Capreol is a community in the Ontario city of Greater Sudbury. From 1918 to 2000, Capreol existed as an independent town, situated on the Vermilion River. On January 1, 2001, the towns and cities of the Regional Municipality were amalgamated into the single-tier city of Greater Sudbury.
In 1996, the last Canadian census before the municipal amalgamation, Capreol had a population of 3,817.
Capreol was a major railway depot on the Canadian National Railway line, and was named for Frederick Chase Capreol, the original promoter of the Northern Railway of Canada. The first family to move into Capreol was Adolph and Margaret Sawyer, both of whom pioneered in farming.
Although the town was originally an independent community with its own thriving economy, it gradually became a satellite community to the more rapidly growing city of Sudbury, approximately 40 kilometres to the south. In 1916, there were thirty families in town, and by 1919, sixty houses had been built. It was then decided that Capreol would build its own YMCA. In 1920, the construction of the YMCA was in progress, but was damaged by fire, to the extent of $40,000.00. The YMCA was rebuilt at double the cost and finally opened in 1921.
In 1973, the boundaries of the town of Capreol were expanded to include the nearby villages of Sellwood and Milnet, and the town was incorporated into the Regional Municipality of Sudbury. However, despite its status as part of the Regional Municipality, Statistics Canada did not include the town in Sudbury's Census Metropolitan Area for census purposes.
The town is part of Ward 7 on Greater Sudbury City Council, and is represented by councillor Russ Thompson. In recent years, Capreol citizens have voiced their concerns that the city government does not adequately serve the community's needs. For example, they cite lack of a police presence and increasing vandalism as areas that Sudbury needs to improve on.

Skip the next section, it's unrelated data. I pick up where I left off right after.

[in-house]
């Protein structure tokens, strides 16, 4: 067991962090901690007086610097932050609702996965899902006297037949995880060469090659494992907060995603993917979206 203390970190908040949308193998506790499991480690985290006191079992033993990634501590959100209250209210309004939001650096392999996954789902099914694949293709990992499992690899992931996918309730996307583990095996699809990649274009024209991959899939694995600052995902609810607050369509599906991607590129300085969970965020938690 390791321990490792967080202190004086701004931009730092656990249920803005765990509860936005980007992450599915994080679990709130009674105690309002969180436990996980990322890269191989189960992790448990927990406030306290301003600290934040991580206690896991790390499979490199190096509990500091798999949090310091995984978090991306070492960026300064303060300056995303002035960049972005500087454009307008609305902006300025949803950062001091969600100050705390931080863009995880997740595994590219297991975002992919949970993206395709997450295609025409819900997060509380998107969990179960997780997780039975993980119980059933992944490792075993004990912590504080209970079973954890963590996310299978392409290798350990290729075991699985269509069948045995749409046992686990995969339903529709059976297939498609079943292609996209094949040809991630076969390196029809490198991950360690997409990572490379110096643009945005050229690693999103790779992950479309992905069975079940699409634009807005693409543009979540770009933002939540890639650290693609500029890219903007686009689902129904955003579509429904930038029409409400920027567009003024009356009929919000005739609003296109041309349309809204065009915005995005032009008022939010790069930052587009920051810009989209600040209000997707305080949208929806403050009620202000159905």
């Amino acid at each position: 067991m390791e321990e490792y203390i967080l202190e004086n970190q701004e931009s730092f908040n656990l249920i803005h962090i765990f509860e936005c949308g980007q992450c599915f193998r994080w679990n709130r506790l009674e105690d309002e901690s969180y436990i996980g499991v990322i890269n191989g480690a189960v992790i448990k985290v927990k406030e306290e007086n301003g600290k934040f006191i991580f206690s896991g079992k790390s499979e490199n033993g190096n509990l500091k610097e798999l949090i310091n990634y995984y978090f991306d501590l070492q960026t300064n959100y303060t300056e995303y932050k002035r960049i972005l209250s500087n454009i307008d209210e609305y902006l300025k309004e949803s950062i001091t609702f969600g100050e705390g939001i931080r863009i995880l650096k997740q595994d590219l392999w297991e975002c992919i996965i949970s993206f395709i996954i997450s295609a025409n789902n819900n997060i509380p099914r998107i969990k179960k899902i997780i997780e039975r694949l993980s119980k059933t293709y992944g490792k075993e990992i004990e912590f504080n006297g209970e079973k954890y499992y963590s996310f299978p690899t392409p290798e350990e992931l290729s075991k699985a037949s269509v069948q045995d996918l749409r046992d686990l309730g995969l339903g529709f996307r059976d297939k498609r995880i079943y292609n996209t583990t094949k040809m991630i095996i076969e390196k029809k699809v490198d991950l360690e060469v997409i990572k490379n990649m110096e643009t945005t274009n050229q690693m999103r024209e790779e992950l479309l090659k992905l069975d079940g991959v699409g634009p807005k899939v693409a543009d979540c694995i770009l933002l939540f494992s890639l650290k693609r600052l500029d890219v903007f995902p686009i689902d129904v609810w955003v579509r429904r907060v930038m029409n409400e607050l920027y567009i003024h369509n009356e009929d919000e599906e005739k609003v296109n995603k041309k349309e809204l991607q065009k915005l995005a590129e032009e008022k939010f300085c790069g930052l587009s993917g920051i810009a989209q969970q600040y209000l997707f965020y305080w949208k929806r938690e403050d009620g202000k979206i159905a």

Capreol is the location of the Northern Ontario Railway Museum.
The former villages of Milnet and Sellwood, located within the area annexed by Capreol in 1973, are both now ghost towns.
Milnet (originally named Sellwood Junction up to 1916) began as a stop along the Canadian Northern Railway. In 1917, after the railway was laid down, the Marshay Lumber Company built a mill and began a 22-year process of cutting trees from the area. Men from logging camps upstream would let the Vermilion River carry the logs to the mill in Milnet. From there the men at the mill would cut the wood on the blade and then move it along to the planar mill.
An open pit mine now stands where the Sellwood townsite once was.
Test pilots for "last mile solution".(wireless high-speed communications to be tested in Capreol, Canada)(Brief Article)
Mar 01, 2001; Wireless broadband high-speed technology may someday be deemed as the "saviour" in bridging the telecommunications gap in the...